Photographer Lorenz Schmidl captures the human desire to be seen—as demonstrated by New York’s most overlooked faces, and their eccentric alter-egos
New York City’s reputation of free expression has long attracted people fleeing conservative hometowns and familial traumas. It is the city where one’s truest self thrives, even when it manifests in atypical ways––for instance, as a mermaid, medieval knight, or unicorn. Lorenz Schmidl is keenly aware of such eccentric personalities––the Austrian narrative photographer has been immortalizing them for the last two years. His first published project, #4326372, is a tribute to Model Mayhem, an early-2000s site with a fake ad-infused and virushub design where models connect with artists to expand their portfolios. After joining as member #4326372, Schmidl found a captivating crowd of “normal working people who [had] the courage to author their own fantasy.”
In the book’s introduction, Schmidl writes, “I came to learn that being seen is very important in America. And I thought a lot about the people I passed on the street who didn’t possess traditional star-making qualities. The people with clipped wings who couldn’t gain velocity of flight through the machine of marketable beauty.” With #4326372, those angels are given a spotlight that allows their noncomforming psyche to shine, “free from the judgment of real life interaction, and the bruising constraints of likes, hashtags, and followers.”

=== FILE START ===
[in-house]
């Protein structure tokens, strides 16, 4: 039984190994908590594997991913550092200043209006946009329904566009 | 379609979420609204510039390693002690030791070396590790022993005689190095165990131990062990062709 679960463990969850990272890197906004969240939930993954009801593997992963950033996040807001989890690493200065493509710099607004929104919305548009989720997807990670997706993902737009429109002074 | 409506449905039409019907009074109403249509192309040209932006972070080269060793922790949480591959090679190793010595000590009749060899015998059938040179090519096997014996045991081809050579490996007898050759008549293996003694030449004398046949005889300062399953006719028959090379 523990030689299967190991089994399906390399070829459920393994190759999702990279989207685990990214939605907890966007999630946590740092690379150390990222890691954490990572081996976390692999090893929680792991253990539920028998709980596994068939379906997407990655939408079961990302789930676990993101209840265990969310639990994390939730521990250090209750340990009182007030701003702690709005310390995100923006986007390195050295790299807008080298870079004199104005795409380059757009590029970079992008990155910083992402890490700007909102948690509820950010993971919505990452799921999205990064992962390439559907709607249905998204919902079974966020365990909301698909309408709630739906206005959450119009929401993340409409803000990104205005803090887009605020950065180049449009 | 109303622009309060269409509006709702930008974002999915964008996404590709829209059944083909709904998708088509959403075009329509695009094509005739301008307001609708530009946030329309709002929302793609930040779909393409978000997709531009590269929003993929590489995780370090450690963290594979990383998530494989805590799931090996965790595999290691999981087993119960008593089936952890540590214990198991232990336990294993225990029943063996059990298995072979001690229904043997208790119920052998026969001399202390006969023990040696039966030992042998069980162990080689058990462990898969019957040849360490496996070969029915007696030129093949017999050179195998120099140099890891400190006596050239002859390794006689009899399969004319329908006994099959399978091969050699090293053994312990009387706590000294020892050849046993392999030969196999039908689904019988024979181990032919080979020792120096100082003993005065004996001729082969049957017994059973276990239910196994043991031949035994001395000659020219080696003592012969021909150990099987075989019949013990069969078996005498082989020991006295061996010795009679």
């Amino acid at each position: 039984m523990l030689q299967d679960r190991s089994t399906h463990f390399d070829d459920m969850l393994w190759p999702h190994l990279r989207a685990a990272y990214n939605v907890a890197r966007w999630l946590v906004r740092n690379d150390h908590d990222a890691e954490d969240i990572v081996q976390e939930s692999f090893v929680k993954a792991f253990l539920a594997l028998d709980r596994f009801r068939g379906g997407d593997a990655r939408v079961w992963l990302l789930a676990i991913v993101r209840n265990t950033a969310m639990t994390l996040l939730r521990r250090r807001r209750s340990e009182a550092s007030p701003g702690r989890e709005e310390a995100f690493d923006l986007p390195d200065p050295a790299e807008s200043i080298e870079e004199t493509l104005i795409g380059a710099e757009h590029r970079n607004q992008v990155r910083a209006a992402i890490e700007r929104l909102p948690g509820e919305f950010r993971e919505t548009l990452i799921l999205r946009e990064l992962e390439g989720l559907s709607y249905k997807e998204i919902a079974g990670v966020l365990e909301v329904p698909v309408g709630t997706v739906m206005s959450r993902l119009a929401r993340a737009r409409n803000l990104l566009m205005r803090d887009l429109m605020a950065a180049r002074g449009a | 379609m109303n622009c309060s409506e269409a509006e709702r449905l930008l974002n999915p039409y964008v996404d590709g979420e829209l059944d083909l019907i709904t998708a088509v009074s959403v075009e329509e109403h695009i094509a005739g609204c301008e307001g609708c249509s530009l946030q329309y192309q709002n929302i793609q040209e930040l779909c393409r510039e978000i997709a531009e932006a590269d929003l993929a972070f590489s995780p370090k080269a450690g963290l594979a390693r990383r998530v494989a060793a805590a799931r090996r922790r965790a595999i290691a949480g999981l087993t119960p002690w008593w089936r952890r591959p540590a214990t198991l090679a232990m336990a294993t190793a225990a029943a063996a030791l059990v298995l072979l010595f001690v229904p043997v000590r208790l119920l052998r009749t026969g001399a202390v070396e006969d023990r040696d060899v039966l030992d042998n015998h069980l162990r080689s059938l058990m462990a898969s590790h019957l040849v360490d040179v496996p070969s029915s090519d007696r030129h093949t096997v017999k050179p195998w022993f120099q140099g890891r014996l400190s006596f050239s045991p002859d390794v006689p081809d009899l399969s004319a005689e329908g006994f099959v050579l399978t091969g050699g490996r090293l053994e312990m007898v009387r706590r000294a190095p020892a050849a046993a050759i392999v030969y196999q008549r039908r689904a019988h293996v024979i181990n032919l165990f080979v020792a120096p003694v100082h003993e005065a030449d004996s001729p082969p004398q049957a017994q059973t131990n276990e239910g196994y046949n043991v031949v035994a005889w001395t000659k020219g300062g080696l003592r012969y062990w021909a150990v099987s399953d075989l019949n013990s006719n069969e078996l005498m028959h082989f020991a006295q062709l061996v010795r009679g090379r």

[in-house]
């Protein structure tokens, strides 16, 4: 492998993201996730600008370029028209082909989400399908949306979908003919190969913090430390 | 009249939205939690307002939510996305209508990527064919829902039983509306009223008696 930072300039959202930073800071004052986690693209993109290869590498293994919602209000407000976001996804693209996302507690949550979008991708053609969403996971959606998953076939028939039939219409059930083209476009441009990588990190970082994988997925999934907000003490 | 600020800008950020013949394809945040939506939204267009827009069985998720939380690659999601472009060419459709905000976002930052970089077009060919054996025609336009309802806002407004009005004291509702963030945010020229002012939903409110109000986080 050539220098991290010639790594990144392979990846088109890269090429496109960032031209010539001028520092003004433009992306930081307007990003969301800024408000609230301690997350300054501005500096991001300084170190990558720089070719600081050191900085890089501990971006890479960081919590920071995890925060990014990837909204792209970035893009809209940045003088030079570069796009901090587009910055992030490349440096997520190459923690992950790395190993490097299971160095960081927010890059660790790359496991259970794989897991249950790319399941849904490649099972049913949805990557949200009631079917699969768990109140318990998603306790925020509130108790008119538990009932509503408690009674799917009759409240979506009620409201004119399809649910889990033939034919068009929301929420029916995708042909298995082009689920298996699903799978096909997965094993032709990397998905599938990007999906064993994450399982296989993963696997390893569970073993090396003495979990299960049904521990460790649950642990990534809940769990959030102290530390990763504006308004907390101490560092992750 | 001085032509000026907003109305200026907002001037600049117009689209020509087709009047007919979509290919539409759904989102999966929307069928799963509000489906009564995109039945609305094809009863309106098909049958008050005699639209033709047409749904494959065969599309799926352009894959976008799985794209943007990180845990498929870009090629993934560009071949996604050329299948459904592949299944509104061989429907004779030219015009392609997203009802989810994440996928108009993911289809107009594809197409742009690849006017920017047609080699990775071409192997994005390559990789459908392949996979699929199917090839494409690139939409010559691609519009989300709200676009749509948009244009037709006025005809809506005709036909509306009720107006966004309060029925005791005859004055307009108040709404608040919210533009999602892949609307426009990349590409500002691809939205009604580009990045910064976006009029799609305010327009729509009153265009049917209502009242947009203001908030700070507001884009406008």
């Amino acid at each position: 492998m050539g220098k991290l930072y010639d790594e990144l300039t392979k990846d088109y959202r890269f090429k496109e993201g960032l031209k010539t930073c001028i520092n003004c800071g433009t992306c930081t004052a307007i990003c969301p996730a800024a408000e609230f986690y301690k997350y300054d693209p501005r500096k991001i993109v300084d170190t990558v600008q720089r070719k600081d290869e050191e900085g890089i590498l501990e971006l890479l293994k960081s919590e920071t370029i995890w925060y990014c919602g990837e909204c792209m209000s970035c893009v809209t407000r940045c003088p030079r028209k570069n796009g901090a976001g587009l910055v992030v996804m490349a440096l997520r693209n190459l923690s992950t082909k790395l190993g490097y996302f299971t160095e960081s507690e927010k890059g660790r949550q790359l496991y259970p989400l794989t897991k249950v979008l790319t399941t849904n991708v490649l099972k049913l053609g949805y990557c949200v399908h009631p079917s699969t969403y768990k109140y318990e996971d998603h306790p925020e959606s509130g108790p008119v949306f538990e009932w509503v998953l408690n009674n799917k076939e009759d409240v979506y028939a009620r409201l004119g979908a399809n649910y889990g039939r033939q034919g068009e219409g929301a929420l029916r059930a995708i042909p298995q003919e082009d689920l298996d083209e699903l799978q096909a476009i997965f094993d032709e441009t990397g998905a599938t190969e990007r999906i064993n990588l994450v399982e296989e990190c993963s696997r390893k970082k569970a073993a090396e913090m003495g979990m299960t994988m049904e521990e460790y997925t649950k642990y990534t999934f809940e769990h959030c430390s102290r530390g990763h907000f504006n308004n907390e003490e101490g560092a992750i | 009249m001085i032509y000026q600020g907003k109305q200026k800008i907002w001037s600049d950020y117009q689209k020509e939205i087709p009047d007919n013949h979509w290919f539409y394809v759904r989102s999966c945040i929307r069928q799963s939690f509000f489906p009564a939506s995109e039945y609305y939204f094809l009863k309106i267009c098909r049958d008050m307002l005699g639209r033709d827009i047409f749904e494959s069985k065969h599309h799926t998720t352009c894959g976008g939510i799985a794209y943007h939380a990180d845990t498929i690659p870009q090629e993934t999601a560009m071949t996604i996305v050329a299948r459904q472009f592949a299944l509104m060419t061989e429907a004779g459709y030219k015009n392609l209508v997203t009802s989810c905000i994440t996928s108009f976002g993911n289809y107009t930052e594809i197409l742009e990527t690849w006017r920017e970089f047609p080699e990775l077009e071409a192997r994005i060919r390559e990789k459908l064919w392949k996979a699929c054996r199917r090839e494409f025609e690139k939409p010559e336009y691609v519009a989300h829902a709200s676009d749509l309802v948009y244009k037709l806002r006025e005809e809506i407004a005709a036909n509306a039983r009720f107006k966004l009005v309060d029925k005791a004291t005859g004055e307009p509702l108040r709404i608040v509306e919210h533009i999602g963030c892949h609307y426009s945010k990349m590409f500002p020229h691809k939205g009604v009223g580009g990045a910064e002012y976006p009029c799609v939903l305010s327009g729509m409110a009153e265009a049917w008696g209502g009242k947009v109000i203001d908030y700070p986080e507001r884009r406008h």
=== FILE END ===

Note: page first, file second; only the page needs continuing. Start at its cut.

In unbalanced, theatrical photographs, Schmidl captures the grit and rawness of his model’s realities. Their faces are impassive, carrying the weight of emotion in just their eyes. They stand bare in their homes, encompassed by personal identity shrines, flaunting a fiery desire for the camera. It’s a highly collaborative project, honoring those who are often obscured.
For Document, Schmidl offers an exclusive preview of #4326372, and gives insight into the absurdity of Model Mayhem, his interest in peculiar people, and the “contemporary yet multigenerational anthropological study of people’s intense desire for documented cosplay.”
Madison Bulnes: Can you tell me how this project was conceived?
Lorenz Schmidl: I’m not that guy who hangs out in the young, trendy scene in Brooklyn, [with] semi-celebrity friends who I can document. I have a love-hate relationship with Instagram. It really damages me, because I’m constantly surrounded by competition and I struggle to handle that. But I figured out [it’s] a way to find subcultures. I started diving into that more and more, and realized social media itself is a subculture. Within [social media], you’ll find different groups of people, different groups of characters. I was thinking of [using] Instagram [for this project], but thought it might be too simple. I needed to find a different source for a collection of interesting people. I’ve looked through all sorts of things—Craigslist, fetish websites, and so many online portals. Then I found Model Mayhem.
I realized there are two categories of people on that website; there’s the model looking person [and the] really odd character, who makes you think, Why are you on the website? You’re not one of them––you’re older, or very small, or really big, or unexpected. As vain as I was, I thought this website was only for models. But I came across so many more interesting faces and characters. I spent a ton of time [on there] and I found this collection of people that all have an alter ego.